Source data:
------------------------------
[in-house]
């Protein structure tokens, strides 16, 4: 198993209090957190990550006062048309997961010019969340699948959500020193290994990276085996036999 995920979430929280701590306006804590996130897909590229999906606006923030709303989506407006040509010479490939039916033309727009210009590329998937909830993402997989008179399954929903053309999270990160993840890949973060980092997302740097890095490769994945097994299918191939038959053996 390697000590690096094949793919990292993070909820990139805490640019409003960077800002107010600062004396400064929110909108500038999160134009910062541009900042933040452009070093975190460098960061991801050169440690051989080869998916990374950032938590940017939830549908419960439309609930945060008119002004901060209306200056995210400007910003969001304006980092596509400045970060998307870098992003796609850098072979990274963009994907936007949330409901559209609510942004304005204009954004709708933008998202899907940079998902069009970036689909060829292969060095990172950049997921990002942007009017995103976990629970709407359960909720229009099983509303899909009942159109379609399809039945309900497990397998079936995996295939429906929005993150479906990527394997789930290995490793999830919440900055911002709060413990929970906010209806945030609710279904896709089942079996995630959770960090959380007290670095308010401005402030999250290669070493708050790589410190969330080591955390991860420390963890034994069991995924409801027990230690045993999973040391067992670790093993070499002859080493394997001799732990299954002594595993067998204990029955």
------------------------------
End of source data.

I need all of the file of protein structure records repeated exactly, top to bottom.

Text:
[in-house]
């Protein structure tokens, strides 16, 4: 198993209090957190990550006062048309997961010019969340699948959500020193290994990276085996036999 995920979430929280701590306006804590996130897909590229999906606006923030709303989506407006040509010479490939039916033309727009210009590329998937909830993402997989008179399954929903053309999270990160993840890949973060980092997302740097890095490769994945097994299918191939038959053996 390697000590690096094949793919990292993070909820990139805490640019409003960077800002107010600062004396400064929110909108500038999160134009910062541009900042933040452009070093975190460098960061991801050169440690051989080869998916990374950032938590940017939830549908419960439309609930945060008119002004901060209306200056995210400007910003969001304006980092596509400045970060998307870098992003796609850098072979990274963009994907936007949330409901559209609510942004304005204009954004709708933008998202899907940079998902069009970036689909060829292969060095990172950049997921990002942007009017995103976990629970709407359960909720229009099983509303899909009942159109379609399809039945309900497990397998079936995996295939429906929005993150479906990527394997789930290995490793999830919440900055911002709060413990929970906010209806945030609710279904896709089942079996995630959770960090959380007290670095308010401005402030999250290669070493708050790589410190969330080591955390991860420390963890034994069991995924409801027990230690045993999973040391067992670790093993070499002859080493394997001799732990299954002594595993067998204990029955």